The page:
When one hears the story of Jesus and the fig tree in today’s gospel, it has to strike you as one of the strangest in the Gospels. It seems completely out of character for Jesus to curse anything much less a fig tree. When the text goes on to include the detail that “it was not the time for figs” (v. 13), Jesus appears even more unreasonable, and the incident becomes more difficult to understand – and so most people do the “holy nod” – Jesus said it so there must be something there – and move on.
But perhaps we can unpack the verses, at least a little. The fig tree was a common Old Testament image for Israel (e.g., Hos 9:10; Like grapes in the desert, I found Israel; Like the first fruits of the fig tree in its prime). It is reasonable to assume that Jesus’ cursing of the tree would symbolically stand for his anger with the Jewish people. But why does Mark’s Jesus curse Israel at this point of the Gospel drama – this scene immediately follows on the triumphal entry into Jerusalem on Palm Sunday. But remember the immediate context is Jesus driving the buyers and sellers from the sacred temple area – righteous, holy anger for his Father’s house: what was meant to be “a house of prayer for all peoples” into a “den of thieves” (v. 17, quoting Isa 56:7). Now it is more clear that these verses are connected: the fig-tree passage together with the cleansing of the temple. The withered fig tree (v. 21) symbolizes the fruitless side of Jewish temple piety in Jesus’ time.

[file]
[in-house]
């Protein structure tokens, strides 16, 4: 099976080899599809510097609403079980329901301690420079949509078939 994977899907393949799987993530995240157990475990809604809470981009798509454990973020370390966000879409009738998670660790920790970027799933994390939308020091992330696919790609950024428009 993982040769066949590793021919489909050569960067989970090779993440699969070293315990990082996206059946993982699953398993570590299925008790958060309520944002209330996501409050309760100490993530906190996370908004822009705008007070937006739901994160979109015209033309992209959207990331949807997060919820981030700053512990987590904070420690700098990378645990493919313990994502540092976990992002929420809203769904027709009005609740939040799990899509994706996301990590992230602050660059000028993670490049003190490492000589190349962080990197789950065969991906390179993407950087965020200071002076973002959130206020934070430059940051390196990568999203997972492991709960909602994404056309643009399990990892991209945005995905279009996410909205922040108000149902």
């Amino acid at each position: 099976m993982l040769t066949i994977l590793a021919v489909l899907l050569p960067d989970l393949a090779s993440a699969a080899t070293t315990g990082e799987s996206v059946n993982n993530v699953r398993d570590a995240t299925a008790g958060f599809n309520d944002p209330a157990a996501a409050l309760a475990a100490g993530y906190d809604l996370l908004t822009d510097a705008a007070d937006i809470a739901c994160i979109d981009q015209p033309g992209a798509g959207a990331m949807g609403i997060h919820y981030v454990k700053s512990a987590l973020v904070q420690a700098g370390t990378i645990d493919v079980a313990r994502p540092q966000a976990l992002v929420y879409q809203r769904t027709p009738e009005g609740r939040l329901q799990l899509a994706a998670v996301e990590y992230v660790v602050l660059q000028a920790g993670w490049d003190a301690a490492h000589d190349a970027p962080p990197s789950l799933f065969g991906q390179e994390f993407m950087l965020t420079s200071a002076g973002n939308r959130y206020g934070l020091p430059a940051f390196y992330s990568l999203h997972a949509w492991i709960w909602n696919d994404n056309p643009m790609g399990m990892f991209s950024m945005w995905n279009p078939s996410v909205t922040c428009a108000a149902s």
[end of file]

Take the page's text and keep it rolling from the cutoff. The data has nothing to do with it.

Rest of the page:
And what about the fruits of our worship? In Jesus’ day there was an adherence to Temple ritual and sacrifice, yet the hearts and minds were far from true worship – a quid pro quo exchange. Are there some aspects of our worship that are the same. Mark hopes that there is a profound trust in God that can move mountains and adds hyperbole to make the point that by faith and prayer his people will be able to do what seems impossible, as well as receive whatever they ask for in prayer. (Remember other hyperbole in 10:25: “It is easier for a camel to pass through the eye of a needle than for one who is rich to enter the kingdom of God.”)
Have a humble heart and mind when coming before God in prayer. Know that everything is a gift, even the fruits we think we have brought to harvest. Trust in that power of God, ask for your needs, and bear good fruit in the world.